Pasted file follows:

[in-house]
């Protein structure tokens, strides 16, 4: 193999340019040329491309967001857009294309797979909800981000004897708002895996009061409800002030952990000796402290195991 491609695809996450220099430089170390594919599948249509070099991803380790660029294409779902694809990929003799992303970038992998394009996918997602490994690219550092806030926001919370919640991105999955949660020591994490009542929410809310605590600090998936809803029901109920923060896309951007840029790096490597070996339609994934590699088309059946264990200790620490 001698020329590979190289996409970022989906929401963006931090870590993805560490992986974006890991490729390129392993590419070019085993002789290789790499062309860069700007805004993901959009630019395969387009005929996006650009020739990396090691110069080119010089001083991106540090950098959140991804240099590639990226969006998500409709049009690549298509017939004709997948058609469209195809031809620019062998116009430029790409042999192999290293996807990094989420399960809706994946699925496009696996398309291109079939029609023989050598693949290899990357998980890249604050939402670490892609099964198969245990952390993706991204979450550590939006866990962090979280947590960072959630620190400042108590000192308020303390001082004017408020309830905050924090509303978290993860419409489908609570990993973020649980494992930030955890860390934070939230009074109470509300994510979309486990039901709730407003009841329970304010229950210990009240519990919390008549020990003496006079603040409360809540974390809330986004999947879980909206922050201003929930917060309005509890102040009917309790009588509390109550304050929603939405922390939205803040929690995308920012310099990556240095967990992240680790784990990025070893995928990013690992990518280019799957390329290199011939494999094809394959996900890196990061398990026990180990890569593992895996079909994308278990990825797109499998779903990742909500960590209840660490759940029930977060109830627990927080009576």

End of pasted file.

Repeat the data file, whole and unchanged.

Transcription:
[in-house]
């Protein structure tokens, strides 16, 4: 193999340019040329491309967001857009294309797979909800981000004897708002895996009061409800002030952990000796402290195991 491609695809996450220099430089170390594919599948249509070099991803380790660029294409779902694809990929003799992303970038992998394009996918997602490994690219550092806030926001919370919640991105999955949660020591994490009542929410809310605590600090998936809803029901109920923060896309951007840029790096490597070996339609994934590699088309059946264990200790620490 001698020329590979190289996409970022989906929401963006931090870590993805560490992986974006890991490729390129392993590419070019085993002789290789790499062309860069700007805004993901959009630019395969387009005929996006650009020739990396090691110069080119010089001083991106540090950098959140991804240099590639990226969006998500409709049009690549298509017939004709997948058609469209195809031809620019062998116009430029790409042999192999290293996807990094989420399960809706994946699925496009696996398309291109079939029609023989050598693949290899990357998980890249604050939402670490892609099964198969245990952390993706991204979450550590939006866990962090979280947590960072959630620190400042108590000192308020303390001082004017408020309830905050924090509303978290993860419409489908609570990993973020649980494992930030955890860390934070939230009074109470509300994510979309486990039901709730407003009841329970304010229950210990009240519990919390008549020990003496006079603040409360809540974390809330986004999947879980909206922050201003929930917060309005509890102040009917309790009588509390109550304050929603939405922390939205803040929690995308920012310099990556240095967990992240680790784990990025070893995928990013690992990518280019799957390329290199011939494999094809394959996900890196990061398990026990180990890569593992895996079909994308278990990825797109499998779903990742909500960590209840660490759940029930977060109830627990927080009576």